US & Canada

Neomi Rao: Trump court pick 'regrets' blaming women for date rape

Neomi Rao at her confirmation hearing Image copyright Getty Images

US President Donald Trump's nominee to replace Supreme Court Justice Brett Kavanaugh on a lower court has said she regrets past comments about date rape.

Neomi Rao, head of the Office of Information and Regulatory Affairs, wrote a college op-ed claiming women could avoid rape by staying sober.

In another opinion piece, Ms Rao wrote feminism was "dangerous" for teaching women that they are equal to men.

Facing scrutiny from both parties, Ms Rao said she had "matured" since then.

"To be honest, looking back at some of those writings, I cringe at some of the language I used," Ms Rao, 45, a nominee for the DC Circuit Court of Appeals, told the Senate Judiciary Committee.

"I certainly regret any implication of blaming the victim."

Ms Rao's 1994 op-ed in the Yale Herald shows her reasoning that if a woman "drinks to the point where she can no longer choose, well, getting to that point was part of her choice".

"It has always seemed self-evident to me that even if I drank a lot, I would still be responsible for my actions. A man who rapes a drunk girl should be prosecuted. At the same time, a good way to avoid a potential date rape is to stay reasonably sober."

An earlier, 1993 article for the Yale Free Press detailed how feminist ideals led women to "develop an artificial, alternative world in which women are free from sexual danger and 'no always means no'".

"The same rules and practices which proscribed an ostensibly subordinate position for women in society also provided greater protection from horrors such as rape," Ms Rao wrote.

Ms Rao's college rationale led many senators to question whether she was fit for a lifetime seat on the second highest US court.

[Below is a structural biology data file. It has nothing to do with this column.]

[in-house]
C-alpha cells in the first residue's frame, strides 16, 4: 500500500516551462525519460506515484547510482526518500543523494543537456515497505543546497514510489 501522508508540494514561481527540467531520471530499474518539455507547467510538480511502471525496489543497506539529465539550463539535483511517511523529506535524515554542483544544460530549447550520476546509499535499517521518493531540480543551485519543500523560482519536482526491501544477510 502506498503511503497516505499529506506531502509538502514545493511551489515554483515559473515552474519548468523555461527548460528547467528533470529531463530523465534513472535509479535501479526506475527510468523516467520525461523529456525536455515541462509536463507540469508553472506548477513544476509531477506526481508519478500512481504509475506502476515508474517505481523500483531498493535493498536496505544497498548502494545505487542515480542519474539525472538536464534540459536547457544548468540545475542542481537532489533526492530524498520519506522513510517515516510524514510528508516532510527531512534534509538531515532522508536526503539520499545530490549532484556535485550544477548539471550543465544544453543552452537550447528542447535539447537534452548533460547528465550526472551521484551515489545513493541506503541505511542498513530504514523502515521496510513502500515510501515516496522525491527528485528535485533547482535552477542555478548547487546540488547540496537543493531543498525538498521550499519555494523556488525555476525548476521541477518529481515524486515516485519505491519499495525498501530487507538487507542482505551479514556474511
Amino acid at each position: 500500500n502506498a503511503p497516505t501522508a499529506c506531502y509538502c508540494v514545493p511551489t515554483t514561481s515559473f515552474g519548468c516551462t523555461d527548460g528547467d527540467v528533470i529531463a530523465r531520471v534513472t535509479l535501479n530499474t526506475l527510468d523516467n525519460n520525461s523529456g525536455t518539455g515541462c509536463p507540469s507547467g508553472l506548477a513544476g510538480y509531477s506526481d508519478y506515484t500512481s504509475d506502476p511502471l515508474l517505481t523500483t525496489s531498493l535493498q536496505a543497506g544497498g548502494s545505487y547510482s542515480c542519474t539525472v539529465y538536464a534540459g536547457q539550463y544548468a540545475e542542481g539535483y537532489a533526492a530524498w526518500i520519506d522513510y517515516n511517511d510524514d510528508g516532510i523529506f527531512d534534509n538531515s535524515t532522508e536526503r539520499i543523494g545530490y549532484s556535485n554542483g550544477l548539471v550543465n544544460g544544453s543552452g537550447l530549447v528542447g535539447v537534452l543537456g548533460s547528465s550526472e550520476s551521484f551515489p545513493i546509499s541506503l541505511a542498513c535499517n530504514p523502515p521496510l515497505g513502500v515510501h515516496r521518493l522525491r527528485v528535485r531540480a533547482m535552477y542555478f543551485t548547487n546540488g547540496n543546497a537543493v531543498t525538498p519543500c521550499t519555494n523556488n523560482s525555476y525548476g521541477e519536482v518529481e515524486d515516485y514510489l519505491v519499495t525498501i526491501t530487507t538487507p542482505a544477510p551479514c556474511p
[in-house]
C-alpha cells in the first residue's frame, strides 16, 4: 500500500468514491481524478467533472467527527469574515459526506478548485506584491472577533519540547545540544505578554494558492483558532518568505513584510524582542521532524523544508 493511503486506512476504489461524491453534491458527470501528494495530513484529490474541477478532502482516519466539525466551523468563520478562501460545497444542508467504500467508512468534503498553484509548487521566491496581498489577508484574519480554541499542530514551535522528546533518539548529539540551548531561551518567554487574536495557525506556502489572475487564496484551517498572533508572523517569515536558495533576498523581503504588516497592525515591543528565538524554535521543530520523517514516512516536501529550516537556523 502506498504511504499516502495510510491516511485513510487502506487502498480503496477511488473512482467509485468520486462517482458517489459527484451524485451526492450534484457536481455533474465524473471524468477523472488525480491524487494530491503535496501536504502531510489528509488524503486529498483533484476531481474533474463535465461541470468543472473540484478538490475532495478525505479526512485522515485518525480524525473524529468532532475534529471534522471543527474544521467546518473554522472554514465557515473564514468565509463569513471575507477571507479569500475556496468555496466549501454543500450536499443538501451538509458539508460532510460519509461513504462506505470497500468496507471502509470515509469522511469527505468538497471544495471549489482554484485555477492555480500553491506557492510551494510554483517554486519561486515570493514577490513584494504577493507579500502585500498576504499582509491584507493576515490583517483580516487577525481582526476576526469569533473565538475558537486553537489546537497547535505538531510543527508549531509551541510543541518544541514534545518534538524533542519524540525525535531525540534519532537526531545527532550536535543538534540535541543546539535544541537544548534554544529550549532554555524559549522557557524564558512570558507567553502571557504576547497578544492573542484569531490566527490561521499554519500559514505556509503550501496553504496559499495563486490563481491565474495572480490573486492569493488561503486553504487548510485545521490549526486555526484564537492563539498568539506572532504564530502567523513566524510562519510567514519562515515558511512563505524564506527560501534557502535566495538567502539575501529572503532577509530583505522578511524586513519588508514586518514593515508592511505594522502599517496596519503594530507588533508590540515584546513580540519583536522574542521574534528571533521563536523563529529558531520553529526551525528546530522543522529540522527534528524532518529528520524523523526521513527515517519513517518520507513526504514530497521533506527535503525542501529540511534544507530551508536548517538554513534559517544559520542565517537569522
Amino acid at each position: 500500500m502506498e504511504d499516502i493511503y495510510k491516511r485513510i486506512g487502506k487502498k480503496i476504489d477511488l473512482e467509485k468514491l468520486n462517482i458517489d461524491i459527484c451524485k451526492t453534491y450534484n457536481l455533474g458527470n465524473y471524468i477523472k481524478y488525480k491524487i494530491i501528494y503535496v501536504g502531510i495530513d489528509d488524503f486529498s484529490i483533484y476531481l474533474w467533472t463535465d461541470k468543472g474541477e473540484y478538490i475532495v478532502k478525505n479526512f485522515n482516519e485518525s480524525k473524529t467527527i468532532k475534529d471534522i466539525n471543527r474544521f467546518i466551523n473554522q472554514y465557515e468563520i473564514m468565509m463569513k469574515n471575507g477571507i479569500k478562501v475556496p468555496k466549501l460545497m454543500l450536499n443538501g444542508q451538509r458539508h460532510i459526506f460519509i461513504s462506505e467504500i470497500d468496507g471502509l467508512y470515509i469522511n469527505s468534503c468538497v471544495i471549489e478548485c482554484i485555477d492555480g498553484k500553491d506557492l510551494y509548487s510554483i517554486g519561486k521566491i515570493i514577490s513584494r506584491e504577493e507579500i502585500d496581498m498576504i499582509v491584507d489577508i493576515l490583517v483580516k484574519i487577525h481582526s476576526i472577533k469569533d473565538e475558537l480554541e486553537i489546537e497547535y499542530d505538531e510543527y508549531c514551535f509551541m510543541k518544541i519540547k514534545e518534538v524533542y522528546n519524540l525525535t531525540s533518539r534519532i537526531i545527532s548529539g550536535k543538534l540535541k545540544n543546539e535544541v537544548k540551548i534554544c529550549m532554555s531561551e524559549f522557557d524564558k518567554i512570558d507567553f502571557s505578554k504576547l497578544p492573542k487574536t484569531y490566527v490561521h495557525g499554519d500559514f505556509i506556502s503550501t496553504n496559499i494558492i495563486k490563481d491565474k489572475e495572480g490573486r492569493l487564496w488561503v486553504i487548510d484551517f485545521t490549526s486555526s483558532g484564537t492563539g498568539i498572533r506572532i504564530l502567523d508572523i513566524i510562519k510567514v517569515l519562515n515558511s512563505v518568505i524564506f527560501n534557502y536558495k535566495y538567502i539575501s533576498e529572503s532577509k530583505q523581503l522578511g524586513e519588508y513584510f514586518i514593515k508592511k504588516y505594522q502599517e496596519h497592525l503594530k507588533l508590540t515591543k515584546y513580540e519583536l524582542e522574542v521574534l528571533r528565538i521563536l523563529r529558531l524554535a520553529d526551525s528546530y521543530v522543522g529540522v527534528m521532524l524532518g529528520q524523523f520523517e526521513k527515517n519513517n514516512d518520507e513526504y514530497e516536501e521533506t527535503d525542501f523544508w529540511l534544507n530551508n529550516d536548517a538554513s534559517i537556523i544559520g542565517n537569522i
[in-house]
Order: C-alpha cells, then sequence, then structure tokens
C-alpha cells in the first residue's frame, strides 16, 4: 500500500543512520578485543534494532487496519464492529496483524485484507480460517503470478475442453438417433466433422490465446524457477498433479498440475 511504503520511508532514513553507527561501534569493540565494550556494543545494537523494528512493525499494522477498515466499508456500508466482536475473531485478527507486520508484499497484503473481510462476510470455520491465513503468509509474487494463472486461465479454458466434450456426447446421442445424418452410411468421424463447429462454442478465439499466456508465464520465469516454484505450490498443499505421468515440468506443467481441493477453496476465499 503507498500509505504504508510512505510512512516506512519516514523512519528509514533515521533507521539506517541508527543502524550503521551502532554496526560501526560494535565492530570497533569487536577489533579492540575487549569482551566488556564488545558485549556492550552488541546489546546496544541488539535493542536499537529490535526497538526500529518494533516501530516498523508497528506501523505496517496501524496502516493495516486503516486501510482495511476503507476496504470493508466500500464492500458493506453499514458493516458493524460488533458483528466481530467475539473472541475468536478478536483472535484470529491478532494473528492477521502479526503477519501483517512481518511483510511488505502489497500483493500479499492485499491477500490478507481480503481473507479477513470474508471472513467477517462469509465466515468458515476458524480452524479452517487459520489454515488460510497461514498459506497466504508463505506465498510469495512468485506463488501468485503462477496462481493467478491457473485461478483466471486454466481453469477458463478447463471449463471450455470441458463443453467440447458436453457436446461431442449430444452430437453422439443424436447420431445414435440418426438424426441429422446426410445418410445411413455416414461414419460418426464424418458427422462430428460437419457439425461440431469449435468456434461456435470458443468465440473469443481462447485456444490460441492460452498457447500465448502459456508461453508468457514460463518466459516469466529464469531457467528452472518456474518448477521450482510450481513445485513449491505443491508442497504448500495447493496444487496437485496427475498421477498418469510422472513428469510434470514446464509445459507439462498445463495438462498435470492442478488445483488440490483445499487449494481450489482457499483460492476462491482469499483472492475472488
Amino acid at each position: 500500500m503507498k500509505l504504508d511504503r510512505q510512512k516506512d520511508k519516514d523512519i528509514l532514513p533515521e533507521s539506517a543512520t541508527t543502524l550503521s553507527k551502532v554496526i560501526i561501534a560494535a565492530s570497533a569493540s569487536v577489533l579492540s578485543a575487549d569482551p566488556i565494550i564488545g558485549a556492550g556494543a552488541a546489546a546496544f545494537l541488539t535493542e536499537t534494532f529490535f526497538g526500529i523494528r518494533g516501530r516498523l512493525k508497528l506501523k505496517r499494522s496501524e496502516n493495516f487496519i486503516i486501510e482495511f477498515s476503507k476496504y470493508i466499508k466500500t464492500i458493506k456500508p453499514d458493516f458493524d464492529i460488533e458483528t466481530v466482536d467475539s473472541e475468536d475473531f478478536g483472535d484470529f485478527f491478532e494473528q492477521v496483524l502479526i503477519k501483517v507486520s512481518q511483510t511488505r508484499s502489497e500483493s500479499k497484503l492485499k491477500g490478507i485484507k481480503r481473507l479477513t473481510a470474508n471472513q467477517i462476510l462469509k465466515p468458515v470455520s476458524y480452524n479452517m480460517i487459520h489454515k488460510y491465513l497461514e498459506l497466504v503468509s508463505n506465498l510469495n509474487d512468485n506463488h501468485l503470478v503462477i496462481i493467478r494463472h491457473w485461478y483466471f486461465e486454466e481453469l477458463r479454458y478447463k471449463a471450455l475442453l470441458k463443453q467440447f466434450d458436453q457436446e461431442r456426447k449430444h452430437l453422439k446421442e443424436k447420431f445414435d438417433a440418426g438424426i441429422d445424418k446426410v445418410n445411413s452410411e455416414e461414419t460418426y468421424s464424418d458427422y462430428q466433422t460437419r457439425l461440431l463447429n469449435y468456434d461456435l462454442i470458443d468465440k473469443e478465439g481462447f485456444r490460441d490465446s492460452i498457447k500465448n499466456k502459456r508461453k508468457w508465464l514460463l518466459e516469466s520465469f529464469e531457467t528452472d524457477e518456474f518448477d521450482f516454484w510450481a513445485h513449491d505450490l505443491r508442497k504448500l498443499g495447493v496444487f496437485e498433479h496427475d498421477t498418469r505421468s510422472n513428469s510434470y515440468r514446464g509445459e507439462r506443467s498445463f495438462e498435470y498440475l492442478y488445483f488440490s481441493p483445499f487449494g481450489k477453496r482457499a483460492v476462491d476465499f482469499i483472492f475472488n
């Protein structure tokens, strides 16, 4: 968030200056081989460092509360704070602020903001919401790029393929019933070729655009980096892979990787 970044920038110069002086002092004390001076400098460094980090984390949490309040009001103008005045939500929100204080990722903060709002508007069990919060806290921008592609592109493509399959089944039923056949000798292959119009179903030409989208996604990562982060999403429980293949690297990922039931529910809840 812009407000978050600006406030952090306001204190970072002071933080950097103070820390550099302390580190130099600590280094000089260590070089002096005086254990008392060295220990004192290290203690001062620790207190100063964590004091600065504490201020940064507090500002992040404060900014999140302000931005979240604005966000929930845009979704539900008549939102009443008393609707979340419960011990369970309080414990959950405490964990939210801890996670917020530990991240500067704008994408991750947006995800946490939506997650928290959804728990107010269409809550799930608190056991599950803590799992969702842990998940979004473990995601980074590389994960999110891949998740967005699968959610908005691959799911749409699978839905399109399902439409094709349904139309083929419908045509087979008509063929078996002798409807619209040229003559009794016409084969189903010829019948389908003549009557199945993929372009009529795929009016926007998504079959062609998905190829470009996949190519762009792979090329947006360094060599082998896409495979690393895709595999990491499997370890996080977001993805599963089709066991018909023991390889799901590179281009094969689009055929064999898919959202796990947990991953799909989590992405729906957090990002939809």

Democrats grilled Ms Rao on her past views and pushed her to verbally reject those sentiments.

Senator Joni Ernst, an Iowa Republican who revealed last month she had been sexually assaulted in college, also said Ms Rao's articles "give me pause".

Mrs Ernst noted she was concerned about the "message that we are sending young women everywhere".

Ms Rao insisted she was not a proponent of victim blaming and had "matured as a thinker, writer and a person" since her college years in the 1990s.

That was sufficient for Republican Senator Mike Lee, of Utah, who said "judicial nominations have become a blood sport", referencing the acrimonious debate around Mr Kavanaugh's confirmation after Christine Blasey Ford accused him of sexually assaulting her in high school.

Image copyright Getty Images
Image caption Mr Kavanaugh's confirmation hearings saw emotional testimonies from both the nominee and his accuser

The controversy saw Mr Kavanaugh confirmed as a justice by a narrow 50-48 vote.

The Utah senator added: "People grow, they learn and we should allow those changes to be taken into account."

Texas Senator Ted Cruz also defended Ms Rao, and said he plans on advising his own daughters to avoid excessive drinking.

Ms Rao is one of a record number of judges Mr Trump has nominated to positions on federal courts during his presidency.

She graduated from Yale University in 1995, going on to receive her law degree from the University of Chicago and clerking for Supreme Court Justice Clarence Thomas. She was also an associate counsel to President George W Bush.

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